INSA concept and method of nonverbal strategy analysis
INNOVATIVE AND PRACTICAL TOOLS BASED ON CURRENT SCIENTIFIC RESEARCH
Nonverbal communication is a broad term.
It includes elements such as posture, gestures, facial expressions, rate of speech, breathing, intonation and eye contact. The combination of these elements is what mainly determines the message that is communicated to the receiver. Up to even more than 90% in some situations.
It therefore pays off to be able to read those nonverbal messages.
UNCONSCIOUS AND RELIABLE INFORMATION
There are some elements of nonverbal communication that people are (partly) aware of. For example, you can be aware of your posture (sitting, standing, leaning back, arms on the table, etc.) whether you are looking at the other person or not. But when the interactive situation becomes more exciting or intense, it is much harder to do so.
Research shows that the many, fast and subtle micro-movements of the face are virtually 100% unconscious. Unconscious also means they cannot be influenced. To us, this is why these micro-movements are so interesting: they are a reliable source of information.
FOUNDATIONS OF THE INSA METHOD
The INSA Concept and Method have been developed by Herman Ilgen in collaboration with the University of Amsterdam. The professional negotiation and mediation practice were his inspiration. He wanted to understand the impact of facial micromovements in interaction, aiming at a better understanding for and between people. INSA focuses on repetitive micro-movements in every individual’s face. We follow the insights of scientists like Frijda, Fischer, Fridlund and Russell: the face primarily has a functionality in interaction. With the facial micro-movements we communicate what we tend to do in the current interaction. For the most part this happens unconsciously. The other person registers and interprets this tendency in a general way, also unconsciously.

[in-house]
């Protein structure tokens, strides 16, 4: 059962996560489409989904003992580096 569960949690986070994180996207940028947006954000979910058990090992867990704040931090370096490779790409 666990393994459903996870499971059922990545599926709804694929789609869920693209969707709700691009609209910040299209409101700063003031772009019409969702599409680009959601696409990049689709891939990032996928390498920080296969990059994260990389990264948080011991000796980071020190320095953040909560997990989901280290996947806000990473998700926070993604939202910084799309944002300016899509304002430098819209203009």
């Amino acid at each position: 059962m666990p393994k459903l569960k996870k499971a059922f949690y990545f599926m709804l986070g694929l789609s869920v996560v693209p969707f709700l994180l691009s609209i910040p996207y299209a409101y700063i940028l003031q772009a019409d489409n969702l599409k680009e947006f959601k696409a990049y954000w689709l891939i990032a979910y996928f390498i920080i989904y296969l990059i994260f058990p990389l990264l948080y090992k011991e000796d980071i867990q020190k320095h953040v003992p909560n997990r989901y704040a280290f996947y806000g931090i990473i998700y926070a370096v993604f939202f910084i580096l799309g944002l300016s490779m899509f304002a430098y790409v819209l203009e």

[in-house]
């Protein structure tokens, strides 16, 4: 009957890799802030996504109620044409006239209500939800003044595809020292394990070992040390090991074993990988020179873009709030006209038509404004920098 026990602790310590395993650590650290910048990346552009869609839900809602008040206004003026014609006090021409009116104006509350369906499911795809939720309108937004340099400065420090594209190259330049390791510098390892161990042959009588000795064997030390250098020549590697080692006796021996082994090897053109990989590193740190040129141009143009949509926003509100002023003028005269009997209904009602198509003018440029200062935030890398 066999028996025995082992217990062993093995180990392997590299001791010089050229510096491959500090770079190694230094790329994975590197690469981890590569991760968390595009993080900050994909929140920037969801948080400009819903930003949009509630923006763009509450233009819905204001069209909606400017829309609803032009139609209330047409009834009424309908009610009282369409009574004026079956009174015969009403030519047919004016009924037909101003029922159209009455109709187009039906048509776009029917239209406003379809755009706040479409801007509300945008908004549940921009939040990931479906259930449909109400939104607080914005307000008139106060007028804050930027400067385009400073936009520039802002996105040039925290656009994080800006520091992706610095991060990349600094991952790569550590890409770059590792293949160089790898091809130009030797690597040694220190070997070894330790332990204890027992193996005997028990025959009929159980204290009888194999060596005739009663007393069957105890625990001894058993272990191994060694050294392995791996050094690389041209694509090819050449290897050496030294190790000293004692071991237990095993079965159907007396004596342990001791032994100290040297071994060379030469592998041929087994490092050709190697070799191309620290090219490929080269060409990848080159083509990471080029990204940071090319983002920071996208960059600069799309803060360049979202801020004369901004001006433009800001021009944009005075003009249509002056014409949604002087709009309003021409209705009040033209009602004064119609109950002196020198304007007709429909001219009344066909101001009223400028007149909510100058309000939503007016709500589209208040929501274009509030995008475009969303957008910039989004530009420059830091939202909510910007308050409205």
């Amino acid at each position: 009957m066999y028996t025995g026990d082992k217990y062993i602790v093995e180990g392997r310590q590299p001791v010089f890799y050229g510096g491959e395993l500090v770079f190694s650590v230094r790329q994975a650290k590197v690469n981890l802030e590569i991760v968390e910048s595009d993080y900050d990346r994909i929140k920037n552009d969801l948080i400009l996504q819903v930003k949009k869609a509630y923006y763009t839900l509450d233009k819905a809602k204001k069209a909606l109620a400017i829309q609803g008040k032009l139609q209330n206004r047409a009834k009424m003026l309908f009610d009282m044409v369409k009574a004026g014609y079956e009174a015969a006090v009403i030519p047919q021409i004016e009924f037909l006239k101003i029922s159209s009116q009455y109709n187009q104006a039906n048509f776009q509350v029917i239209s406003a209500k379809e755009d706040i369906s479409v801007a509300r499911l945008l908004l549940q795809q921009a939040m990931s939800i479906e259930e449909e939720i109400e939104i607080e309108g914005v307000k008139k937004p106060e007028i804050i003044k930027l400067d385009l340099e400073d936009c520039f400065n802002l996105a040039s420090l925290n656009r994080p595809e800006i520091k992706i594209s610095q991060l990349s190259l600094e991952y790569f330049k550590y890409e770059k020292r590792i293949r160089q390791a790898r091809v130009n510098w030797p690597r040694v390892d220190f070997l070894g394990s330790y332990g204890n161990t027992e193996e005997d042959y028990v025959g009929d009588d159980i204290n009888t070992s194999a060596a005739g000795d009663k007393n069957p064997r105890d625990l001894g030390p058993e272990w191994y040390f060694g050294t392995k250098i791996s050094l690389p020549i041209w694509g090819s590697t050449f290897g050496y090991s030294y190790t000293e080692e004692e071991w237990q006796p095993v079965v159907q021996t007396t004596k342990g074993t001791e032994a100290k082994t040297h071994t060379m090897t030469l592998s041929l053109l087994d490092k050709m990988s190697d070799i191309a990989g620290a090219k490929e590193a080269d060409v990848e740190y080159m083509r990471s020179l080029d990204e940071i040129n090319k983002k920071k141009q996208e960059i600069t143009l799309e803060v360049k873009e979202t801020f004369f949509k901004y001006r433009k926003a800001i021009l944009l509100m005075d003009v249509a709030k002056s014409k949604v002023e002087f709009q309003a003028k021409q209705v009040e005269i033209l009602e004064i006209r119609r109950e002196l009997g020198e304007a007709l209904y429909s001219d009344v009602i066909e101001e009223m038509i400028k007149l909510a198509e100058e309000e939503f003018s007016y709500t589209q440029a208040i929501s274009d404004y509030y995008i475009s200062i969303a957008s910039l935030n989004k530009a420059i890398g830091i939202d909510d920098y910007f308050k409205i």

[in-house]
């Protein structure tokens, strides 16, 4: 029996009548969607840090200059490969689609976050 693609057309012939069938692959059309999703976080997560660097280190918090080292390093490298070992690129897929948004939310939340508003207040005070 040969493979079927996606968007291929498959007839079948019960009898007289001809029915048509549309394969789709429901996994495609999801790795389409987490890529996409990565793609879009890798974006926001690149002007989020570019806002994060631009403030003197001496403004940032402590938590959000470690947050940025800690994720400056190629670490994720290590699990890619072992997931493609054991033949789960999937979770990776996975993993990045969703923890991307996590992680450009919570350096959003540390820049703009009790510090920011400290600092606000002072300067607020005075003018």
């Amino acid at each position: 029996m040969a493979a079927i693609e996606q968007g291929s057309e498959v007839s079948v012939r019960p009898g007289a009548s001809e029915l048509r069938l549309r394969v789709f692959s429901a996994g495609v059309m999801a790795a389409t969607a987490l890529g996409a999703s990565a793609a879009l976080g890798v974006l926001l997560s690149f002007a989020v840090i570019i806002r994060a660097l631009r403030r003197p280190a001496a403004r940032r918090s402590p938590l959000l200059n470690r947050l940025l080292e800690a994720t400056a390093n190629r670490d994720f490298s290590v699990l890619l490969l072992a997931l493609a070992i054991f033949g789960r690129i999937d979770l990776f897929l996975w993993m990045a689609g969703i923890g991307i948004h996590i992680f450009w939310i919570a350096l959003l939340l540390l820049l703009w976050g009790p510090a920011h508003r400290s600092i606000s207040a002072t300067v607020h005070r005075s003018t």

To test our ideas INSA permanently conducts research in cooperation with the University of Amsterdam into these repetitive facial micro–movements. This research is innovative and unique up to this very day. Over the last 60 years, the international research on facial micro-movements almost exclusively concerned what is visible in incidental situations. INSA is the first to research facial micro-movements from the perspective of what is visible continually. INSA was able to show that every individual has a specific set of repetitive micro-movements, regardless of the situation. The first publication has appeared in January 2021: https://doi.org/10.1080/02699931.2021.1877118
We call this the Personal Nonverbal Repertoire (PNR). The research also shows linkage between PNR and behavioral tendencies.
NONVERBAL IMPACT AND BEHAVIORAL TENDENCY
James Russell found in his research that people interpret each other’s faces along two dimensions: the level of arousal (high versus low) and the level of contact (cold versus warm). Nico Frijda discovered that with the mix of micromovements in our face we communicate what we tend to do in the interaction, that we show our behavioral tendency.
INSA research shows that the ideas of these two scientists are not only valid for incidental situations, but alsof or what people show more structurally in their face (the PNR). Consistent facial displays show consistent behavioral tendencies of a person. The Model we use to chart those consistent behavioral tendencies is closely related to the model Russell uses. We use a terminology that especially refers to behavioral tendencies: Acting versus Adapting, Analyzing versus Affiliating.
RESEARCH AND DEVELOPMENT: A CONTINUOUS EFFORT
At INSA, we constantly conduct research on the relationship between Personal Nonverbal Repertoire and behavioral strategies.
We constantly conduct video analyses and test our findings in real-world interactive situations. Our research, together with our clients’ needs, is the basis for developing our products and services.
In 2020 this has led to an important change and improvement of the INSA Concept and -Method.
This is how we turn an interesting concept into something that also has practical value.